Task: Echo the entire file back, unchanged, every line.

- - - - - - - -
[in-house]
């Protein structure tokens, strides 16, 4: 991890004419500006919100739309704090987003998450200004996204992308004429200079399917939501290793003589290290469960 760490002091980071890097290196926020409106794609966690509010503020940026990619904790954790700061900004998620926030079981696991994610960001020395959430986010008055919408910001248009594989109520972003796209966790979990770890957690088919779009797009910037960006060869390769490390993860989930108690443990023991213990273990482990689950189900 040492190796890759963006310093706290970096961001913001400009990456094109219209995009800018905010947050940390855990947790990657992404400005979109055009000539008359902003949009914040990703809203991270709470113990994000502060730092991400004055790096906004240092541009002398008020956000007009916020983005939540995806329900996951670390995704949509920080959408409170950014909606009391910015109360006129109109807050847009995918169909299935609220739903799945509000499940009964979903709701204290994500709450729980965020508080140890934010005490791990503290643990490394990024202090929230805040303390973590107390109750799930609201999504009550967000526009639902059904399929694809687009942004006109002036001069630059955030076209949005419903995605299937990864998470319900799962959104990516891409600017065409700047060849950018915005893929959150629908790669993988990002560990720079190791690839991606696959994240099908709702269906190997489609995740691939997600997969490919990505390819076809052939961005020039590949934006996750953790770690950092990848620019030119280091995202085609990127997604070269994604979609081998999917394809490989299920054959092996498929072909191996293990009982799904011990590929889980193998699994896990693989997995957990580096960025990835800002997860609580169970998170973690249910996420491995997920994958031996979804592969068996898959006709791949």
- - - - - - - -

[in-house]
């Protein structure tokens, strides 16, 4: 991890004419500006919100739309704090987003998450200004996204992308004429200079399917939501290793003589290290469960 760490002091980071890097290196926020409106794609966690509010503020940026990619904790954790700061900004998620926030079981696991994610960001020395959430986010008055919408910001248009594989109520972003796209966790979990770890957690088919779009797009910037960006060869390769490390993860989930108690443990023991213990273990482990689950189900 040492190796890759963006310093706290970096961001913001400009990456094109219209995009800018905010947050940390855990947790990657992404400005979109055009000539008359902003949009914040990703809203991270709470113990994000502060730092991400004055790096906004240092541009002398008020956000007009916020983005939540995806329900996951670390995704949509920080959408409170950014909606009391910015109360006129109109807050847009995918169909299935609220739903799945509000499940009964979903709701204290994500709450729980965020508080140890934010005490791990503290643990490394990024202090929230805040303390973590107390109750799930609201999504009550967000526009639902059904399929694809687009942004006109002036001069630059955030076209949005419903995605299937990864998470319900799962959104990516891409600017065409700047060849950018915005893929959150629908790669993988990002560990720079190791690839991606696959994240099908709702269906190997489609995740691939997600997969490919990505390819076809052939961005020039590949934006996750953790770690950092990848620019030119280091995202085609990127997604070269994604979609081998999917394809490989299920054959092996498929072909191996293990009982799904011990590929889980193998699994896990693989997995957990580096960025990835800002997860609580169970998170973690249910996420491995997920994958031996979804592969068996898959006709791949």